David Walk
David Walk

It’s a Gift!!

Everybody loves a gift. I remember when a dear friend gave me a volume of a new edition of the S’fat Emet. He wrote a sweet note inside: Hey, Walk, it’s a gift! It doesn’t get warmer than that. This just reinforced for me the idea that we all enjoy receiving presents. These days visiting grandchildren, there’s something lovely about giving out gifts. It doesn’t matter that they’re mostly little trinkets, the sort of stuff one might buy Manhattan Island with. They just love getting something from Zeydie. This reality figures prominently in this week’s Torah reading. 

At the beginning of Chapter 25, Avraham remarries. It doesn’t concern me, this week, whether Ketura, the new wife, was a do-over with Hagar or someone new. I’m fascinated by the new brood of children, six in all, and then grandchildren. After the roster of offspring is enumerated, the text states: And Avraham gave all that he had to Yitzchak (Breishit 25:5). I find this fascinating and a tiny bit bewildering for two reasons. First of all, because in the very next verse we’re informed that Avraham ‘gave gifts (MATANOT) to the children of these co-wives.’ How did that work? Didn’t he just give ‘all that he had’ to Yitzchak? Did Avraham go over to Yitzchak and get permission to distribute some of the wealth to these half-siblings? Perhaps. 

Secondly, what was the nature or content of these gifts? Were they chattel or real estate? If they included real estate, wouldn’t that cause a new problem, because clearly all of the land holdings (Eretz Yisrael) belonged exclusively to Yitzchak.  

Rashi avoids all these problems by informing us that the ‘everything’ given to Yitzchak was the power to be a ‘BRACHA’ for others. That special Divine ability to confer blessings upon anyone else first conferred upon Avraham at the beginning Lech Licha. Fine, but hardly a solution to the language of ‘giving’ and ‘gifts’, which sound like more concrete or specific items. 

 The Kli Yakar suggests that the KOL or ‘all’ that was given over to Yitzchak was his portion in the World to Come. With this approach many issues are resolved. First, we understand what Sarah had meant, when she announced, ‘the son of the maid will not inherit with my son, with Yitzchak (Breishit 21:10). Sarah, like Avraham, was talking about the World to Come. And, of course, this helps our problem here. The other sons had plenty of worldly possessions to receive, because Yitzchak was bequeathed spiritual wealth. 

So, let’s assume that Yitzchak was given spiritual wealth and power, what did the other ‘boys’ get? Ibn Ezra says cash. That’s always good and avoids the problem of them possessing any land in Eretz Yisrael.  The Sforno, on the other hand, explains these gifts were to avoid the Torah laws of inheritance, would have greatly benefitted these offspring, because it demands a fair dispersal of all possessions. Remember, many authorities want to believe that the Avot were keeping the Torah laws before it was given.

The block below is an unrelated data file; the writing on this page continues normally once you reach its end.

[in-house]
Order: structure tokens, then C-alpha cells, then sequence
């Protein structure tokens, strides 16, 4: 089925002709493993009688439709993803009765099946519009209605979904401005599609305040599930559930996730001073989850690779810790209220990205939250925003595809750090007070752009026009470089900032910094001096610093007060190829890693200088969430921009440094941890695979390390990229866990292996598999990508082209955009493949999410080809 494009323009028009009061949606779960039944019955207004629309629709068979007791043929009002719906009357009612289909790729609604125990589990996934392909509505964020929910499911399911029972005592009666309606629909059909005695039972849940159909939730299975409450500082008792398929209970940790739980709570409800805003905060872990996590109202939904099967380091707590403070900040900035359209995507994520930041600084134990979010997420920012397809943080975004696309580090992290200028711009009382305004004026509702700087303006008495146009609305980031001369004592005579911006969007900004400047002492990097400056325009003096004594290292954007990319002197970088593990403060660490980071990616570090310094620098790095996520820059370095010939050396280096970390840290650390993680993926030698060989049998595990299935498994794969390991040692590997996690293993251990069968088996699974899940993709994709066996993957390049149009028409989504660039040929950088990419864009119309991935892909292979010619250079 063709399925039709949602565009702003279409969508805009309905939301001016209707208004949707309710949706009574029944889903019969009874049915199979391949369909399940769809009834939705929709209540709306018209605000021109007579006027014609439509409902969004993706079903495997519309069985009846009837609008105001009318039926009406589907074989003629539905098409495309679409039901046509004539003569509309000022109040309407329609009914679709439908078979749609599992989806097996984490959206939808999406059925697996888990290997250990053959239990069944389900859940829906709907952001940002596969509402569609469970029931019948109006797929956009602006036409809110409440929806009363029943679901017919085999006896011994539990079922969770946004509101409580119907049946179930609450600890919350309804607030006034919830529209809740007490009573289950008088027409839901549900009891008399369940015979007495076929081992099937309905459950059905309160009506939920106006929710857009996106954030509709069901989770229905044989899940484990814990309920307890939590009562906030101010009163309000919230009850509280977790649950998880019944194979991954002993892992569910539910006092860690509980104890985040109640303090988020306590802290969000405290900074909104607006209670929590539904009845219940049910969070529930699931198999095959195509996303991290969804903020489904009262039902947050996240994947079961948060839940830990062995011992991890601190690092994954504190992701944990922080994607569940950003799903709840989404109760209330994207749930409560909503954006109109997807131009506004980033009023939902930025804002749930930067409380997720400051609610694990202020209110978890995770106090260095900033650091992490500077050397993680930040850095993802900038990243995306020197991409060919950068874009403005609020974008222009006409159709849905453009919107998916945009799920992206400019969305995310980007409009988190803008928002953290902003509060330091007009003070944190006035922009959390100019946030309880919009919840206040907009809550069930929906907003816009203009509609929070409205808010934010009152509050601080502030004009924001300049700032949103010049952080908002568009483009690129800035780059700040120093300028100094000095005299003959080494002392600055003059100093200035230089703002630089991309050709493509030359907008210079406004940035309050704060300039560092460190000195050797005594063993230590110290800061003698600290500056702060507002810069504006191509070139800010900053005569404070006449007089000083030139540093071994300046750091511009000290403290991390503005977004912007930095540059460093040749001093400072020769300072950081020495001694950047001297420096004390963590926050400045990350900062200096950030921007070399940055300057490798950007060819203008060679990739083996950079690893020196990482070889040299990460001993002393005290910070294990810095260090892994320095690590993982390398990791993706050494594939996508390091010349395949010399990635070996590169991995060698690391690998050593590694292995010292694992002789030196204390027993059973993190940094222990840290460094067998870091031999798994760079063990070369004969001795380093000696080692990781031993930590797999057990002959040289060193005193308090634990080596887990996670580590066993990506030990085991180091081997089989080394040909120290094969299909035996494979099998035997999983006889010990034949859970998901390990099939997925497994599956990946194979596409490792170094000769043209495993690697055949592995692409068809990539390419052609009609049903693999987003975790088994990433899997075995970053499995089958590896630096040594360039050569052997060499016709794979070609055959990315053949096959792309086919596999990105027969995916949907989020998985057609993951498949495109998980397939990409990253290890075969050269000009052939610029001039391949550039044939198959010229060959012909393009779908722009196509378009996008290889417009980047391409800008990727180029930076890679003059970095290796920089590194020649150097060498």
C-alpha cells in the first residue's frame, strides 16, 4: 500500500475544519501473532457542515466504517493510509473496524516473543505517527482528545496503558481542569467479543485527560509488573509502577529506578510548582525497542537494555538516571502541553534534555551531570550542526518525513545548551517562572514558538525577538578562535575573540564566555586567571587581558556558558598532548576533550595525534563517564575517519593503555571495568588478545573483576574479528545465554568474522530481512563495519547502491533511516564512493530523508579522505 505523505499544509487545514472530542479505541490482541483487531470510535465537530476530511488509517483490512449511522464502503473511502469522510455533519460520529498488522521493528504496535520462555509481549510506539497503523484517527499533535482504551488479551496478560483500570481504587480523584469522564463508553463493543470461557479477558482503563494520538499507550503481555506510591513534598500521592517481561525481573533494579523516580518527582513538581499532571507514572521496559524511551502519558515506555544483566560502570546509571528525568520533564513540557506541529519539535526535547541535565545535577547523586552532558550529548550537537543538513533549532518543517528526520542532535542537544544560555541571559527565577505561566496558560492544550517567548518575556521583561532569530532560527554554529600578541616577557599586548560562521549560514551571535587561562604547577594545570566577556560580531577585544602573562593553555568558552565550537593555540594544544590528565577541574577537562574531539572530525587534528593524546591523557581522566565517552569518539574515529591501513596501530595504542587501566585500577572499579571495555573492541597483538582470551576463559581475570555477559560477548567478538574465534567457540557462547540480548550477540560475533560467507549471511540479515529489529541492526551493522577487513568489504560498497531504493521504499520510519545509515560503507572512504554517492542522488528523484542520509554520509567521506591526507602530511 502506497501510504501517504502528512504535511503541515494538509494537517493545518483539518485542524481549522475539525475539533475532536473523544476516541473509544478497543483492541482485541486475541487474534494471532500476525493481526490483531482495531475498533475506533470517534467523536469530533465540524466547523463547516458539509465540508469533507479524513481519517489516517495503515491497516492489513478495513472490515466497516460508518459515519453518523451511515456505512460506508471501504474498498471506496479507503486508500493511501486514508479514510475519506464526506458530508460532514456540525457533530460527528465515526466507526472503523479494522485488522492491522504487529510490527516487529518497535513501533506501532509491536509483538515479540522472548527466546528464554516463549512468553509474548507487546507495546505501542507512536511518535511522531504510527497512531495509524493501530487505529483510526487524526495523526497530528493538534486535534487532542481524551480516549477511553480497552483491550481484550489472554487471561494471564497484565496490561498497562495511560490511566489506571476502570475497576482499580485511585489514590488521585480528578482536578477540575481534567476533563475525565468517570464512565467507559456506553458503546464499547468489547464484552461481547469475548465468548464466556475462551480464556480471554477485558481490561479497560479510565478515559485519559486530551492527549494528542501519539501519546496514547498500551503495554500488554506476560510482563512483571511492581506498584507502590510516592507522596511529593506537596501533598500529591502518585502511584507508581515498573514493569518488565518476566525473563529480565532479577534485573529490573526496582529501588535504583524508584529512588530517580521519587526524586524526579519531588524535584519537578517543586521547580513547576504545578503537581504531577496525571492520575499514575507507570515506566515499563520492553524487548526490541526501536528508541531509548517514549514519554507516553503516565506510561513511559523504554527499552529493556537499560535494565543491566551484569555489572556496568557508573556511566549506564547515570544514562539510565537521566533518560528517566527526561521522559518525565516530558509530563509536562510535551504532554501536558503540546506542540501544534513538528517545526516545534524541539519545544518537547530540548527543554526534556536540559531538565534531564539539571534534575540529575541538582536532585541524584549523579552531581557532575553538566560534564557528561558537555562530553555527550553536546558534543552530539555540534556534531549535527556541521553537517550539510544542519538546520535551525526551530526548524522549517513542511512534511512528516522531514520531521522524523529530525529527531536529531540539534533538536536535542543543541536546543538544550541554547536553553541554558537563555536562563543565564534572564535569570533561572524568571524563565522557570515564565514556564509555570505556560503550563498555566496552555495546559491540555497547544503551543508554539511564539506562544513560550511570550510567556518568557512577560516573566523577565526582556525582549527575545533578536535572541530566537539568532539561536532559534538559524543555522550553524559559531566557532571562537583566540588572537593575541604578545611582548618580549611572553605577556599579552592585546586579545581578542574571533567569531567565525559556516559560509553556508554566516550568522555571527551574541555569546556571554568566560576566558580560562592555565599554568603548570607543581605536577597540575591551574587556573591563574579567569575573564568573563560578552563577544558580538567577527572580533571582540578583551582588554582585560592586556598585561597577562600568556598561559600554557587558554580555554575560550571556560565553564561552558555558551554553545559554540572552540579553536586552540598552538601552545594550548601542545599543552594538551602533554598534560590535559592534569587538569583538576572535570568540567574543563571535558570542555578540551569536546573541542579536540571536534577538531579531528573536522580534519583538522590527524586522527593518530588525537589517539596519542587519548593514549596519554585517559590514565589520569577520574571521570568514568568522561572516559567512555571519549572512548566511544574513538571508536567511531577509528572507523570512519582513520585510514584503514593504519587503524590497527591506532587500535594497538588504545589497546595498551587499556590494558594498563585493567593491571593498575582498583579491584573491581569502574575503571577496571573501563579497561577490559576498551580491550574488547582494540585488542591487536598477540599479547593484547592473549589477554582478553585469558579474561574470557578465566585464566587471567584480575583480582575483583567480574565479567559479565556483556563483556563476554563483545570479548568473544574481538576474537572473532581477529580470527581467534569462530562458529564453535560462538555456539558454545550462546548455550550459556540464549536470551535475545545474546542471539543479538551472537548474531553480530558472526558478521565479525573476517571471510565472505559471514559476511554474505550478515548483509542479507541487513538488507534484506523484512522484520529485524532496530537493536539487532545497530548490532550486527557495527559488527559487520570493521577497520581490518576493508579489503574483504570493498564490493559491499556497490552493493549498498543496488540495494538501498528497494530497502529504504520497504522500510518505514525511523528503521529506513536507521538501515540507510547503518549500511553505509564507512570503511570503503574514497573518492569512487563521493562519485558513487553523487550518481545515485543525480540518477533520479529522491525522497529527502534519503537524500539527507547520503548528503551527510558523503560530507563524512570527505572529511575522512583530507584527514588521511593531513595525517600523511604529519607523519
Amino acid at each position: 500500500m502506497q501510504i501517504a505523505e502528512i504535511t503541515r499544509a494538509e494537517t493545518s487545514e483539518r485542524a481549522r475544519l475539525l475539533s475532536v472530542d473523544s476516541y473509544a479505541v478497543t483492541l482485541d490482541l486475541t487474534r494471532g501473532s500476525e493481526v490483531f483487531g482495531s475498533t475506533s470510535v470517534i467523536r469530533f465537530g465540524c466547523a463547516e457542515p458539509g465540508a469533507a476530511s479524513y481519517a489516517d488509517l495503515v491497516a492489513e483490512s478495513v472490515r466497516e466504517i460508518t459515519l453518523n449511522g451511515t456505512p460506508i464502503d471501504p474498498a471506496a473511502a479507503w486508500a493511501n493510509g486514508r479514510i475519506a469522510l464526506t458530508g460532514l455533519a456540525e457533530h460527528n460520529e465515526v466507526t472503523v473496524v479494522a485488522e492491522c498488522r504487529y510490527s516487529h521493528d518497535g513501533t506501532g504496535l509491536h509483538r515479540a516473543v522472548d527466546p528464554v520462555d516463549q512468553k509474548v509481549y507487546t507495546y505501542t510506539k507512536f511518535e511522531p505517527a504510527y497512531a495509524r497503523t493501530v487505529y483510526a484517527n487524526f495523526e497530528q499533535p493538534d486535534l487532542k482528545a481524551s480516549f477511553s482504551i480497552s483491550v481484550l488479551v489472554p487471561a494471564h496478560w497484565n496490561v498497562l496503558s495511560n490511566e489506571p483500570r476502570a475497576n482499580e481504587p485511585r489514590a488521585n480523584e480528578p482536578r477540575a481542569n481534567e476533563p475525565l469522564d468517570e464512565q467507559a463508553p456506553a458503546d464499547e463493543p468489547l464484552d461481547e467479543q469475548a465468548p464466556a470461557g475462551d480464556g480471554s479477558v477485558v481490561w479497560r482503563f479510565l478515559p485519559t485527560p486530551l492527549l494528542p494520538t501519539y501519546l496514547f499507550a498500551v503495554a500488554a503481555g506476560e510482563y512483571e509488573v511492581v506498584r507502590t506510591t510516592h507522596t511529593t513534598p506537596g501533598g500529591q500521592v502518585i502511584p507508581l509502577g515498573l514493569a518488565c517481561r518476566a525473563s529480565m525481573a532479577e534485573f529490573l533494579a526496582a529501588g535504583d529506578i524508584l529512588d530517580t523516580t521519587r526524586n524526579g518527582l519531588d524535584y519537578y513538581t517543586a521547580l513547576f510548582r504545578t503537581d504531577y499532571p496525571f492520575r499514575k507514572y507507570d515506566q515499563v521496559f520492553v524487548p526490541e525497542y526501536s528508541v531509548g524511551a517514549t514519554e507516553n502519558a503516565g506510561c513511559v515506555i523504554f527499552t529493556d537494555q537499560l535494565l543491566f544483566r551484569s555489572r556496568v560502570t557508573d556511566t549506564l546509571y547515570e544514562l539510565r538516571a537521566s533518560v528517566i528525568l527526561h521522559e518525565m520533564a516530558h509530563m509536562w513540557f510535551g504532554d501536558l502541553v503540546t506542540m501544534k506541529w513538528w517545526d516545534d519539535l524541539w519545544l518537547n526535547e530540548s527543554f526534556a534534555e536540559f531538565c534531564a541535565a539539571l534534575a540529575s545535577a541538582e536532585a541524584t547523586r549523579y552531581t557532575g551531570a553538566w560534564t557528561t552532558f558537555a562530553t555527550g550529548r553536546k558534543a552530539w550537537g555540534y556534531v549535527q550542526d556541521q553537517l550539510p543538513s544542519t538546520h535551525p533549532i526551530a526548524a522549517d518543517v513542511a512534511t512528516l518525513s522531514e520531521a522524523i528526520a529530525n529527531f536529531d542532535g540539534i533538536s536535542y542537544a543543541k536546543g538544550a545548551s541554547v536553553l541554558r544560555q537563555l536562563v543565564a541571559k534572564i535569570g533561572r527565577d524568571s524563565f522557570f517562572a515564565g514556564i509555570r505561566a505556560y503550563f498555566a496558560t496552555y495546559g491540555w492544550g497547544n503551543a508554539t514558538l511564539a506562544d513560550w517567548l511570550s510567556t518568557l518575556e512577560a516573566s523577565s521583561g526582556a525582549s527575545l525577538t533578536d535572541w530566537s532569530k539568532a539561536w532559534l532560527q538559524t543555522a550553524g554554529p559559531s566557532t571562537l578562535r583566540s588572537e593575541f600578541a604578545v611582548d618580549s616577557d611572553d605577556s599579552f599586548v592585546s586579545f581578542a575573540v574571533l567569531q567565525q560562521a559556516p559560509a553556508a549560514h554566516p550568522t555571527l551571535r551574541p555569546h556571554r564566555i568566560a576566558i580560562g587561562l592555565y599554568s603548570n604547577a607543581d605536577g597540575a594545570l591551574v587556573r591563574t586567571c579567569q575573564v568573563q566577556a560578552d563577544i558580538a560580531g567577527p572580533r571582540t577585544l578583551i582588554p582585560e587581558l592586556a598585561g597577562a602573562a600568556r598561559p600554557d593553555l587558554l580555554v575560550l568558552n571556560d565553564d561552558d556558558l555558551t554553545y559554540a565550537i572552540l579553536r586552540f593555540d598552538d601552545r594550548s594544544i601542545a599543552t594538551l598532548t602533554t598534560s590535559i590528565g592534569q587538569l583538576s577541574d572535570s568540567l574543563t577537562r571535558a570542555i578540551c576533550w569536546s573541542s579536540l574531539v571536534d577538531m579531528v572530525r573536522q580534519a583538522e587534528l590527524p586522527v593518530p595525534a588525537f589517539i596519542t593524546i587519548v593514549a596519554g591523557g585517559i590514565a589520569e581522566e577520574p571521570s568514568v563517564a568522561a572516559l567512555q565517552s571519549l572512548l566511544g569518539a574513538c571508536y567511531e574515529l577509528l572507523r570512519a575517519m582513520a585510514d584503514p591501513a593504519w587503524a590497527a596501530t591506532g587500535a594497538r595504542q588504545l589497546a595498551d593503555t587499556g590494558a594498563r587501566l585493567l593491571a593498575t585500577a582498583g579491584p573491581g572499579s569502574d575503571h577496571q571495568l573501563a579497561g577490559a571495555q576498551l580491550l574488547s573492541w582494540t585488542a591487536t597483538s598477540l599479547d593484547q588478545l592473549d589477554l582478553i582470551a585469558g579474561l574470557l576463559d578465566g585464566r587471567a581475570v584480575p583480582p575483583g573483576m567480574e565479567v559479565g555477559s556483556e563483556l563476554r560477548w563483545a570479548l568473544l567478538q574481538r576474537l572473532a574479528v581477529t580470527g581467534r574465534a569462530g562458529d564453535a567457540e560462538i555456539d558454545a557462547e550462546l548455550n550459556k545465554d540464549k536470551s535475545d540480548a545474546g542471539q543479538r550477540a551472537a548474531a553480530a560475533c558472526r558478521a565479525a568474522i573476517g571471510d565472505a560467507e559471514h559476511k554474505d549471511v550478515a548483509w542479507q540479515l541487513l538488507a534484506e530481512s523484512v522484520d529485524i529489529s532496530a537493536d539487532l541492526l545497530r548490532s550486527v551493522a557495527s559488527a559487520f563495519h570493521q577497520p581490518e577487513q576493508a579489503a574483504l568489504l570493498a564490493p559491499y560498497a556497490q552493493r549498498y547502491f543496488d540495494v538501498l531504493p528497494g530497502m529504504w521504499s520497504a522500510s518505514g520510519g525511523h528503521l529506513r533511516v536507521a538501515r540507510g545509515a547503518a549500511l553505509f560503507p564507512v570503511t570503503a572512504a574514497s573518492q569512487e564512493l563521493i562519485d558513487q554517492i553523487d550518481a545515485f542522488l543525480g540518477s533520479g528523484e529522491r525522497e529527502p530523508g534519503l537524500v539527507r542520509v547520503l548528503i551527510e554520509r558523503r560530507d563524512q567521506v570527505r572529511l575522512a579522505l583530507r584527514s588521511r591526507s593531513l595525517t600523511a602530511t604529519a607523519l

But the S’fat Emet, whose volume began this whole discussion, offers a fascinating solution to the conundrum. The Rebbe suggested in 5638 or 1878 that the key to the mystery is the word KOL. This is the KOL from the beginning of chapter 24, when we’re told that, ‘God blessed Avraham with KOL (P’SHAT: ‘everything’, all requirements for a wonderful life).’ But we know that this is code used by our Sages to describe the wonderful, blessed attributes of our Avot. Avraham was B’KOL, Yitzchak was M’KOL and Ya’akov was KOL. 

This was the gift! Avraham transferred to his beloved Yitzchak the KOL of his personality, strength, and character. Yitzchak did the same for Ya’akov. Ya’akov who had his brood of heirs then distributed this bounty according to the personal strengths of each one of the soon-to-be Tribes. 

 This concept is crucial to the chain of the tradition. It also explains another famous issue. There’s a difficult Rabbinic statement: Each and every Jew is obligated to say, ‘When will my actions reach (YAGI’U, equal?) the actions of my AVOT, Avraham, Yitzchak and Ya’akov’ (Tanna D’vei Eliyahu, 25).  

A little presumptuous? Do we have the Chutzpa to compare ourselves to these saintly ancestors? Well, no. What if the meaning of that requirement is: When will I give over to my offspring all of my spiritual strengths, just like the Avot did? 

That’s the KOL, and that’s the assignment. My love for my children is immense. I want so much for them, but my first job is to make sure that they replace me. Yes, that’s a biological requirement, first of all, but it’s also a Jewish responsibility. We learned that from the Avot. I want my children and grandchildren to know what was critical to me and my soul, and to let them know that this is my greatest legacy and, yes, gift. 

About the Author
Born in Malden, MA, 1950. Graduate of YU, taught for Rabbi Riskin in Riverdale, NY, and then for 18 years in Efrat with R. Riskin and R. Brovender at Yeshivat Hamivtar. Spent 16 years as Educational Director, Cong. Agudath Sholom, Stamford, CT. Now teach at OU Center and Yeshivat Orayta.
Related Topics
Related Posts
Comments